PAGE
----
19. The piston assembly of claim 18, wherein the piston assembly is positioned in a syringe body made of a cyclic olefin containing polymer or a bridged polycyclic olefin containing polymer.
Description

This application claims the benefit of U.S. Provisional Application 60/450,543 filed Feb. 27, 2003.

TECHNICAL FIELD

The present invention relates generally to a piston assembly for a polymeric syringe, and more specifically, to a coated piston and an engagement means for a piston and plunger rod assembly.

Background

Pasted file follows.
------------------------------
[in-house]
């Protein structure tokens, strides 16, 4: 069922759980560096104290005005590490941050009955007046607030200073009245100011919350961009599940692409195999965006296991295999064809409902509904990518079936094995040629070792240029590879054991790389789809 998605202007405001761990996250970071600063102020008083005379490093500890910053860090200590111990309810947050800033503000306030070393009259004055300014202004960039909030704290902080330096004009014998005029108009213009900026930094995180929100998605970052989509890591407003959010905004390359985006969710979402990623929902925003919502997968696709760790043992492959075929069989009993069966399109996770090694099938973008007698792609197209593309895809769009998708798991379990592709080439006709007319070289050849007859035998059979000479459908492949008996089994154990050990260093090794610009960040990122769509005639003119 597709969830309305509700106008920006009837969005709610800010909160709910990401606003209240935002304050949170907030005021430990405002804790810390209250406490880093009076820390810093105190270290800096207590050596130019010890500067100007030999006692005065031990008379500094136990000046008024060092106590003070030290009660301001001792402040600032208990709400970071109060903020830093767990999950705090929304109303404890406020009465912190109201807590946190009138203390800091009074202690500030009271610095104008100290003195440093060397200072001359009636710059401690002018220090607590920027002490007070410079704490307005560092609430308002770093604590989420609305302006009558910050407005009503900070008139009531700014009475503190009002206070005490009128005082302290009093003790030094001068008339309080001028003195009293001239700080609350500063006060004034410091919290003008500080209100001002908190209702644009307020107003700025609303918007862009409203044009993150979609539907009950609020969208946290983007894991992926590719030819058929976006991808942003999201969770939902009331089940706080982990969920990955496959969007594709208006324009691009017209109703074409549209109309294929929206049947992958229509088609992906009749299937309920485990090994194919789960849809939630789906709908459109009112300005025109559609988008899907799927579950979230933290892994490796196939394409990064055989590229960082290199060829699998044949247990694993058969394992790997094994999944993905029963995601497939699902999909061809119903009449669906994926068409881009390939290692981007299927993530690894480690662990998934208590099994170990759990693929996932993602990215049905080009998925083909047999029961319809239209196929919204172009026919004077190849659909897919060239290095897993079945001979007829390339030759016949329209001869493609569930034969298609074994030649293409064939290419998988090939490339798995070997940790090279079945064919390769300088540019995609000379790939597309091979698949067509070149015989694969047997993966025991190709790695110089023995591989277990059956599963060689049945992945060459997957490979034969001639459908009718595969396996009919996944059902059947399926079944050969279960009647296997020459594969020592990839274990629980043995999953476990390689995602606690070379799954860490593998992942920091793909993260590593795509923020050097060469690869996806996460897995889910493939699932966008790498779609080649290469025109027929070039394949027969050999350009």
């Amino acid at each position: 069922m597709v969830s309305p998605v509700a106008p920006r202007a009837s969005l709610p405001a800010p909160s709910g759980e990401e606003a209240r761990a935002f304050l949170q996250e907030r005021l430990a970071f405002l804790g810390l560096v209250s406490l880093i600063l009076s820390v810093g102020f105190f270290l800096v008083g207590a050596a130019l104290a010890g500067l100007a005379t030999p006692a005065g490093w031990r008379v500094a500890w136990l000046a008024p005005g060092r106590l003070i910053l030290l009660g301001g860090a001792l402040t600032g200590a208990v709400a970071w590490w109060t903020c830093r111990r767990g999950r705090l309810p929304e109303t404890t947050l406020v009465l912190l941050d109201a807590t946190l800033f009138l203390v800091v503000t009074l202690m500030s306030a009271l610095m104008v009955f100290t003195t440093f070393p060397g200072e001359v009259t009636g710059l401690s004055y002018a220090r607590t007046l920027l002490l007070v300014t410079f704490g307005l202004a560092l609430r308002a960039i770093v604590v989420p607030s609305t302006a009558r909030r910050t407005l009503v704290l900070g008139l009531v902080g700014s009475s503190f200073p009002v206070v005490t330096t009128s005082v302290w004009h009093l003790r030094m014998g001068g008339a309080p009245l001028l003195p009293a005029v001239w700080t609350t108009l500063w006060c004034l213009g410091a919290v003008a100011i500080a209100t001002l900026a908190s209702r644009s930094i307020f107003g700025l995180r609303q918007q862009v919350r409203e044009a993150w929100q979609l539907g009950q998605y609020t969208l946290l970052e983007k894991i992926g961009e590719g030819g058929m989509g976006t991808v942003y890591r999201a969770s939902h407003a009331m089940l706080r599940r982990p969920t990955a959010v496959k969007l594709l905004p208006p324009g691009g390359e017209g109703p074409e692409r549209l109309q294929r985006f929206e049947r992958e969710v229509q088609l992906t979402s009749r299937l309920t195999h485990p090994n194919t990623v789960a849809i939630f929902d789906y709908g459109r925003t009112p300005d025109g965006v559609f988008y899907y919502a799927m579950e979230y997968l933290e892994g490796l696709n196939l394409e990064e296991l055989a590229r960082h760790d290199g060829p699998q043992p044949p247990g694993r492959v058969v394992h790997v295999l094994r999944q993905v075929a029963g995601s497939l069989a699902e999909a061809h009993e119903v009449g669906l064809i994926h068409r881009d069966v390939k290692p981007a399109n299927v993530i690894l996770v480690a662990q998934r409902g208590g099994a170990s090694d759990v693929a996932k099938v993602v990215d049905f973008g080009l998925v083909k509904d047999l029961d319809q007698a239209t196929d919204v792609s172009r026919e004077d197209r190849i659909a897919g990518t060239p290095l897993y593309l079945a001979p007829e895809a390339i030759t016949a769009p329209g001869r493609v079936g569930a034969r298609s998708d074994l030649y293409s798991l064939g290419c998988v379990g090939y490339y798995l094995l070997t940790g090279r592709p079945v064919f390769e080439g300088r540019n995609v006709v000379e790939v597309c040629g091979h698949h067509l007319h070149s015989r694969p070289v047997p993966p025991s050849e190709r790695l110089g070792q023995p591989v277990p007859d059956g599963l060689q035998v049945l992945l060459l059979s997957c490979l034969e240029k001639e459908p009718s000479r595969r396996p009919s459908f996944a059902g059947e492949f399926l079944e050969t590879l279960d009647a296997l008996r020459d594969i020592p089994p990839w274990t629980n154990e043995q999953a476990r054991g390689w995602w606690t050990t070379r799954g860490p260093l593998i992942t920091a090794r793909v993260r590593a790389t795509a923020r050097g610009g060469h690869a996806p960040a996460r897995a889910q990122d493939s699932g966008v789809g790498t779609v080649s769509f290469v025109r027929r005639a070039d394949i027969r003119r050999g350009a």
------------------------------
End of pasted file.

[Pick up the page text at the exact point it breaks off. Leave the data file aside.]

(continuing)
In the past, syringe bodies were typically manufactured of glass. Recently, however, syringe bodies have been manufactured from polymeric resins. Glass syringe bodies have certain disadvantages when compared to polymeric syringe bodies; glass syringe bodies are more costly to produce and caused difficulties during the manufacturing process if the glass chips, cracks or breaks. The broken glass particles would not only become hazards to workers and manufacturing equipment, but could also become sealed within the glass syringe body causing a potential health hazard to a downstream patient.